Many may have thought he was just filling the role of a backup spinner but he pointed out that he is "accustomed to bowling 30 or 40 overs [for Guyana in first-class cricket]", and it's nothing new to him, bowling long spells like he did on Saturday.

Now, he is quite confident about the West Indies knocking off the remaining 71 runs to win the Test series 2-0. The bedrock of West Indies batting, Shivnarine Chanderpaul, was out in the middle at stumps, but if required (and weather permitting), Deonarine would be ready to do the job too. Would he have had a nervous night then? The expectedly confident reply: "No, not at all."

Comments have now been closed for this article

  • Andrew on August 6, 2012, 0:32 GMT

    Deonarine really is developing into a useful allrounder. He appears to be one of the best credentialed batsmen in their domestic FC structure too, which may mean that there is plenty of improvement left in his batting. ATM - I think he is a far better test allrounder than DJ Bravo.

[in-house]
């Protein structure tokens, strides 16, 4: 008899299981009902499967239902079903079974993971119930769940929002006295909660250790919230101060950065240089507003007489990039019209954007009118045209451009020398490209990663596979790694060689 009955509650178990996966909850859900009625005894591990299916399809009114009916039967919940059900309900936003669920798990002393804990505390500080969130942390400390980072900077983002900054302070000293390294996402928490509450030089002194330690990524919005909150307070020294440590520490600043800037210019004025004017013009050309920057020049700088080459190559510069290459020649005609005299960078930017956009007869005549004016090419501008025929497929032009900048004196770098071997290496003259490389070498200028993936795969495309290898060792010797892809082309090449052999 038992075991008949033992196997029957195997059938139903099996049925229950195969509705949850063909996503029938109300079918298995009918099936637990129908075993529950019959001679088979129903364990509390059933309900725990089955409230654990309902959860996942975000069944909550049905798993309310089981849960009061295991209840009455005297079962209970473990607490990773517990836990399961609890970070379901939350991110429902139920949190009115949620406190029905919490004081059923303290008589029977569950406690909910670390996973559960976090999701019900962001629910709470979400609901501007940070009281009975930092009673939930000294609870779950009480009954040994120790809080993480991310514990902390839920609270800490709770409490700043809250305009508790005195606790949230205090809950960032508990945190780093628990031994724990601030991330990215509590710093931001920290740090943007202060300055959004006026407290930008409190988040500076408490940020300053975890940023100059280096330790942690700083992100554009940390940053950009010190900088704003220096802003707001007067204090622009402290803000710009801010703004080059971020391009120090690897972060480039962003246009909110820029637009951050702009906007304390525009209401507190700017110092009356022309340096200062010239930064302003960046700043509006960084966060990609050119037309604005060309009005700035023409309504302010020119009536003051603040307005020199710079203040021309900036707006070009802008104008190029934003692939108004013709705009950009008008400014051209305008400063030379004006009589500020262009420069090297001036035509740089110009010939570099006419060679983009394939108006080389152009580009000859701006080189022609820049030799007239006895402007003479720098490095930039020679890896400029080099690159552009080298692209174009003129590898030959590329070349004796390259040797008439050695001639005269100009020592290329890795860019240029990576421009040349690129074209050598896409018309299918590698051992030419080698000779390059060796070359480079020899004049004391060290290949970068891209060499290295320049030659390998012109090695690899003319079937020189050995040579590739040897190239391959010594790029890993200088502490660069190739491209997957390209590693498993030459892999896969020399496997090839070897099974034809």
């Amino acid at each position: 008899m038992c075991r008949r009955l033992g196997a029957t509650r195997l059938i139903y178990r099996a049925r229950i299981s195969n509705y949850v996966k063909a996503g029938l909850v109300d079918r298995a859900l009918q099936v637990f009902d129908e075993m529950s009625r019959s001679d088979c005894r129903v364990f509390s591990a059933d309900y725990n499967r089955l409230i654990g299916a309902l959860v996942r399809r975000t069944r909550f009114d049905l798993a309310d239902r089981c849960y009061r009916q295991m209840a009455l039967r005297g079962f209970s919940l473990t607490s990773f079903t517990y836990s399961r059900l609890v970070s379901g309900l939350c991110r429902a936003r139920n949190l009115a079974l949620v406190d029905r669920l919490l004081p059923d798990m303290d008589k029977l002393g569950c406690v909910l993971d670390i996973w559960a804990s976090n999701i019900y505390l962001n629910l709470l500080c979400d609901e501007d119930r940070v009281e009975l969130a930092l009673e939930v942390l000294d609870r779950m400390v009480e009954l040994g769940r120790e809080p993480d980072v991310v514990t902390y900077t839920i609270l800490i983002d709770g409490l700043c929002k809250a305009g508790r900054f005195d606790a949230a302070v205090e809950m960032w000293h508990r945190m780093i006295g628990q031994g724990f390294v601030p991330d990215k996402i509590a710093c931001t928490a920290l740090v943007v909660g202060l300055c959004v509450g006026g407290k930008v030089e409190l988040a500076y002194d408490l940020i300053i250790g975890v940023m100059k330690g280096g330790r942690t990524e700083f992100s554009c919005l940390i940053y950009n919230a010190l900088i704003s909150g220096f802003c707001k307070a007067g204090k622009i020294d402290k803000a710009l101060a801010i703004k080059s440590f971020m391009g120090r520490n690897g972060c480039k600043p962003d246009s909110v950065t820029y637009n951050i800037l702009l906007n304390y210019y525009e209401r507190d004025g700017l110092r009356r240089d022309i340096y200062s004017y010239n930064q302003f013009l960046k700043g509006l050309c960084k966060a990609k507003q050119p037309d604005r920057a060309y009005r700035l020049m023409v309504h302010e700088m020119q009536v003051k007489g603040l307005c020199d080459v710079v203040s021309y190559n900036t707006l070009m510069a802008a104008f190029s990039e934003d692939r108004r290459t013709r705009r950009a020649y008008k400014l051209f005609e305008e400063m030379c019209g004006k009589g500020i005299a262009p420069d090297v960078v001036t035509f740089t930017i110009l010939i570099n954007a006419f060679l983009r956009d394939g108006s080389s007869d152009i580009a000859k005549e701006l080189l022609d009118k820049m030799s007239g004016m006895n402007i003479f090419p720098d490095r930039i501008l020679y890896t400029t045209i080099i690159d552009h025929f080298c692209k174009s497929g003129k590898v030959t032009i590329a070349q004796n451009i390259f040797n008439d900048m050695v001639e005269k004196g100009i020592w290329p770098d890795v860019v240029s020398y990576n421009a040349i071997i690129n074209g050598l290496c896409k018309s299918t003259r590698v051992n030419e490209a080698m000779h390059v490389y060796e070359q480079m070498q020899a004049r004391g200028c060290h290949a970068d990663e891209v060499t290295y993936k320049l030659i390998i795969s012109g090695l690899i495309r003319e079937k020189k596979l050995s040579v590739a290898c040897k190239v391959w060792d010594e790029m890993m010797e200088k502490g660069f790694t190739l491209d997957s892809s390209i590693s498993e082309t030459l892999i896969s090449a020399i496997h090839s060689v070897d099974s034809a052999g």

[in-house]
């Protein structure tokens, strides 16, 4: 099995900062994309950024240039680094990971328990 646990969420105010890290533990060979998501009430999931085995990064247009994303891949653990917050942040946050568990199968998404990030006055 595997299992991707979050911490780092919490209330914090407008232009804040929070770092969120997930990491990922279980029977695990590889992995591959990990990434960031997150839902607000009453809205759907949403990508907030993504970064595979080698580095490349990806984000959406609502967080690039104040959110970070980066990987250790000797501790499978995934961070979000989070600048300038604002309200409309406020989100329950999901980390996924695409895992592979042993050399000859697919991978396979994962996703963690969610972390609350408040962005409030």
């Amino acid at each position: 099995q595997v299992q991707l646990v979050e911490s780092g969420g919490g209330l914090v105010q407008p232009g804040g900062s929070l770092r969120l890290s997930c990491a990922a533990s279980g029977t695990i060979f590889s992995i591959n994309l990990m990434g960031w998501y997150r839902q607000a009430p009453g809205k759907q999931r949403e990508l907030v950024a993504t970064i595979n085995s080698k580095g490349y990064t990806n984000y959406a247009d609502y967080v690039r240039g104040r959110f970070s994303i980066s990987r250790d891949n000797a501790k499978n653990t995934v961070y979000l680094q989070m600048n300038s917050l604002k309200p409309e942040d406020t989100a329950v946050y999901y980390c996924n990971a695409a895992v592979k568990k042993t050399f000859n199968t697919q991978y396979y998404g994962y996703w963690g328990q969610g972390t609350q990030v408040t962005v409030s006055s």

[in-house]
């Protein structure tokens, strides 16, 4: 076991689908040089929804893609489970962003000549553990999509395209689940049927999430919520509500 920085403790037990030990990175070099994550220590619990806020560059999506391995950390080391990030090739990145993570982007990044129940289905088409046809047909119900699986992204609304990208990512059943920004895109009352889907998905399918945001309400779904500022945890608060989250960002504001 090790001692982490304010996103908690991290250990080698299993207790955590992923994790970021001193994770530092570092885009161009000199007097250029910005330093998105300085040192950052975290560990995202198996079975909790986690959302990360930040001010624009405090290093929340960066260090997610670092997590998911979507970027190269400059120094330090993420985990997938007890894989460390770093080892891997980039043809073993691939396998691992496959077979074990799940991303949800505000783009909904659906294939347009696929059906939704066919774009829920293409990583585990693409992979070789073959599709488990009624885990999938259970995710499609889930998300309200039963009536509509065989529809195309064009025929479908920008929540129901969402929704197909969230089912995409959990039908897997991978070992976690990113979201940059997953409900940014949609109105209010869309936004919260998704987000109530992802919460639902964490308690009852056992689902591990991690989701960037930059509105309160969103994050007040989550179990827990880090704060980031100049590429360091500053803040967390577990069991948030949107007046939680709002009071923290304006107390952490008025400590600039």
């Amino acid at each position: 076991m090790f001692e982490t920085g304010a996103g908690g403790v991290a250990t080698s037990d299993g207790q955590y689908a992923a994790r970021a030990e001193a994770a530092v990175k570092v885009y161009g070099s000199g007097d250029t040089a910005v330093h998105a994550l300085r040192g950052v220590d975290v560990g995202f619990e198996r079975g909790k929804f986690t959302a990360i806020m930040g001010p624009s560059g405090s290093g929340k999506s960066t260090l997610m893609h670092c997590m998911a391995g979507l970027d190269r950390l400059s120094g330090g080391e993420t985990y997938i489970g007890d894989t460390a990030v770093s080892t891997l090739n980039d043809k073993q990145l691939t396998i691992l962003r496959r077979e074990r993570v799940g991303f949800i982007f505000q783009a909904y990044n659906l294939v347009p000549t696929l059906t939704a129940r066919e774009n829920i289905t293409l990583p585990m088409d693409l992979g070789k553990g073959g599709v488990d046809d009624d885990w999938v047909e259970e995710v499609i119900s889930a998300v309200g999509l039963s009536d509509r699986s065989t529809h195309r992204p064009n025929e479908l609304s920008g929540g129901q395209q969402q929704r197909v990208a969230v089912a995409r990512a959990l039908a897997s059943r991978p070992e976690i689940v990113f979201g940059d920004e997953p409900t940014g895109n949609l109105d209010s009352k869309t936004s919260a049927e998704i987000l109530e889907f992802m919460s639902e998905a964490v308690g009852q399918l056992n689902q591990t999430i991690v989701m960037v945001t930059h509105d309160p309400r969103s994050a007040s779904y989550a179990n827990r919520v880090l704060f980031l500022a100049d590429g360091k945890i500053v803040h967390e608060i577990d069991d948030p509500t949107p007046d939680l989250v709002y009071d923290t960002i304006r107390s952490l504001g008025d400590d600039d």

• Godfrey on August 6, 2012, 0:23 GMT

    The sentence in question was poorly constructed. And might have read.......... his fellow spinner from Trinidad, Sunil Narine. It doesn't matter, they both play for the winning team, WI. Congrats to Sammy & his merry bunch.

  • Dummy4 on August 5, 2012, 17:09 GMT

    love this team>dont fix something that is not broken...fudadin show alot of patience and does not give his wicket away easy..keep this team intact plssssssssssss

  • Harrinarine on August 5, 2012, 15:18 GMT